Over the years, Callahan has found many other ways to serve the legal profession and give back to his community. He was previously on the board of directors for the New England Legal Foundation and board of editors of the Massachusetts Law Review. He is active with DRI as vice chair of the corporate counsel committee and is a mentor in the DRI Diverse Rainmaker Mentoring Program. In 2006, he was appointed by the Supreme Judicial Court to a ten-year term as a member of the Massachusetts Board of Bar Examiners. During the term, Callahan and others worked diligently to ensure each candidate had the appropriate character and fitness to be admitted to the Massachusetts Bar.
Hearing each person’s story only deepened his own commitment to fairness, ethics, and integrity. The experience also shaped some of the input Callahan now gives to junior lawyers. “I encourage everyone to just be who they are,” he says. “Visualize not only what you want to do but how you plan to get there. Stay focused, but always make sure to be a good person and do the right thing. Your license to practice is a privilege.”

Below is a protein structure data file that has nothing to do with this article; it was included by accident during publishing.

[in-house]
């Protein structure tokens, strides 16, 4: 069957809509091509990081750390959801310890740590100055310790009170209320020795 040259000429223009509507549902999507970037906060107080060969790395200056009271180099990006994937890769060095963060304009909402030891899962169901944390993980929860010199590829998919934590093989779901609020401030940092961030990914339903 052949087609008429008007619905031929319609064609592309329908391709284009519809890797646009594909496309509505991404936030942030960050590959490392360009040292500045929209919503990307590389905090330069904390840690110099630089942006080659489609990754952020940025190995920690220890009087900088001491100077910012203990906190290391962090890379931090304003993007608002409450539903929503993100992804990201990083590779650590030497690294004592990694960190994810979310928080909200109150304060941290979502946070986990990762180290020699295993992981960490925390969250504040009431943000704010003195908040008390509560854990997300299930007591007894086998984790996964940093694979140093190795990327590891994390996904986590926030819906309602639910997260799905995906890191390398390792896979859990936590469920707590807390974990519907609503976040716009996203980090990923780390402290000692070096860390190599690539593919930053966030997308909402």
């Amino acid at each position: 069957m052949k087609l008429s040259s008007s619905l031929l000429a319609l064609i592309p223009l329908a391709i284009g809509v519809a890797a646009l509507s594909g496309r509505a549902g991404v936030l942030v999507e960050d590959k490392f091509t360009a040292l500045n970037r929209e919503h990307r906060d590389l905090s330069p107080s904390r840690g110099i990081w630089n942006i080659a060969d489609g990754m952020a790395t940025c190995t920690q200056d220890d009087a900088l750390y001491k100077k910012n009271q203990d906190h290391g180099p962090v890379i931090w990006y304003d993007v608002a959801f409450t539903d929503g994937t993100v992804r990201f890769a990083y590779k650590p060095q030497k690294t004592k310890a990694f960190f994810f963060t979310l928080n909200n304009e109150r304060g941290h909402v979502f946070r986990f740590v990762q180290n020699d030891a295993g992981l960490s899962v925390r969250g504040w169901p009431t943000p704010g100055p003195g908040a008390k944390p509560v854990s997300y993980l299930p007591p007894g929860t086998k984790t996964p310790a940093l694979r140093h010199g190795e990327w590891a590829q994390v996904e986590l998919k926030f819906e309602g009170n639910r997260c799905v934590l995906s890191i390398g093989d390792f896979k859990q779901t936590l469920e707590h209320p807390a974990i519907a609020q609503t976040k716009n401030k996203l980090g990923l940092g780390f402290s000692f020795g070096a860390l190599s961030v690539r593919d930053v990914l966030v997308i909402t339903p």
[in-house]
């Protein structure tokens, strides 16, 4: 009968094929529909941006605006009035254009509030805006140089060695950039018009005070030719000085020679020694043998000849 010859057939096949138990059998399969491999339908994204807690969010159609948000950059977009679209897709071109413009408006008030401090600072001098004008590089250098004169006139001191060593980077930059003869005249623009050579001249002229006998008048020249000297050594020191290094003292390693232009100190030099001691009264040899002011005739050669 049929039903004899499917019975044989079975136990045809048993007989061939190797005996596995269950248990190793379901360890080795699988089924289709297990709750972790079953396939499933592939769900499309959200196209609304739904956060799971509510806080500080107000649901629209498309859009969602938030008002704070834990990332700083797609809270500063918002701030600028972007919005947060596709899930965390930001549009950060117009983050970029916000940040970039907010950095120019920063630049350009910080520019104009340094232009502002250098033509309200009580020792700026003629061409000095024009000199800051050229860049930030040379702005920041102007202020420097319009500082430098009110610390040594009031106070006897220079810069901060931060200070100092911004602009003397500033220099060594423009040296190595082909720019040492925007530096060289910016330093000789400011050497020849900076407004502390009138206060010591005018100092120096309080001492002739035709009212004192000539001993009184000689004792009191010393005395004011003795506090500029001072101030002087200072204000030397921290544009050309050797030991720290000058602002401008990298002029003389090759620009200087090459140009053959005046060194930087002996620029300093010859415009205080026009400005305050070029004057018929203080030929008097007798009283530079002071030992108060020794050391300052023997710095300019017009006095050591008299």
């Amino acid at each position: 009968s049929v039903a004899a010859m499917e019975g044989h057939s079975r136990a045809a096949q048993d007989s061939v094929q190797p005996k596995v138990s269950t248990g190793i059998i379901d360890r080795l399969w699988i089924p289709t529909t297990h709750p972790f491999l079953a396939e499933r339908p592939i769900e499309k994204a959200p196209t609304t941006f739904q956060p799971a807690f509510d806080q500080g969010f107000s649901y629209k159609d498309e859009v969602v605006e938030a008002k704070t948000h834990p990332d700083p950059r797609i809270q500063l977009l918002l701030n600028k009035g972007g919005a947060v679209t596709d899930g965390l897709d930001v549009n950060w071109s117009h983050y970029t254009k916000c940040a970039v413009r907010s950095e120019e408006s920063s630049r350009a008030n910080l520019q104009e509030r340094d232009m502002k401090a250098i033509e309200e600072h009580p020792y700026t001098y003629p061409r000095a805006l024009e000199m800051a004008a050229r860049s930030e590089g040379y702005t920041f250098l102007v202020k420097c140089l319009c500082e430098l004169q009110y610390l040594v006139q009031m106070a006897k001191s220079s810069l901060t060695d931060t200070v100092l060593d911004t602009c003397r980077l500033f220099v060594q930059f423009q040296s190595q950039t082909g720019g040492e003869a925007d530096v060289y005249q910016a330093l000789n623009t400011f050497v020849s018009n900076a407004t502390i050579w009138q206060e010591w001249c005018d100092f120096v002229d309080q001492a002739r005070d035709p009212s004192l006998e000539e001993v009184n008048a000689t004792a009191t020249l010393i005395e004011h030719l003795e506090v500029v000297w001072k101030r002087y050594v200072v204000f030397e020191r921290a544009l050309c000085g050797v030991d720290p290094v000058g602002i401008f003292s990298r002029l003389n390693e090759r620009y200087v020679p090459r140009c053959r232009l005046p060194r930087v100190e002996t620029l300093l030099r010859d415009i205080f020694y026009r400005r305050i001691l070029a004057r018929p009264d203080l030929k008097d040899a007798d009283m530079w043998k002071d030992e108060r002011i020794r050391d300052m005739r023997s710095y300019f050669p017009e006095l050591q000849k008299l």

Callahan says his choice to come in-house was the right one. Work can still be demanding and stressful. He routinely gets calls during nights and weekends—but he’s achieved balance and has been present for big and small moments with his family. Callahan was home to help with homework, share family meals, coach sports teams, and put his kids to bed.
He even gave them career advice. “I steered them away from the law as a career but support whatever decisions they make,” Callahan says. However, one of his children has already not followed his advice and is an in-house attorney at an investment management firm in Boston. His other three children enjoy terrific careers, but he understands it’s never too late to go back to school. “So, you never know,” he adds.
“Michael has a keen legal mind and fantastic strategic vision. He is an incredible asset to Eversource. It is a true pleasure to work with him to craft and execute the company’s litigation strategy.”
–Joshua A. Lewin, Partner, Litigation
Carmody Torrance Sandak & Hennessey LLP:
“Michael is a trusted partner with whom we have worked closely with on a number of matters over the last decade. Michael’s insight and experience help us navigate our cases to a successful conclusion.”
–Richard L. Street, Partner
“Michael is among the very best inside counsel I’ve worked with in my forty-plus years of practice—extremely knowledgeable in all aspects of litigation, always prepared, great strategic judgment, and an exceptional team leader.”
–Paul Ondrasik, Partner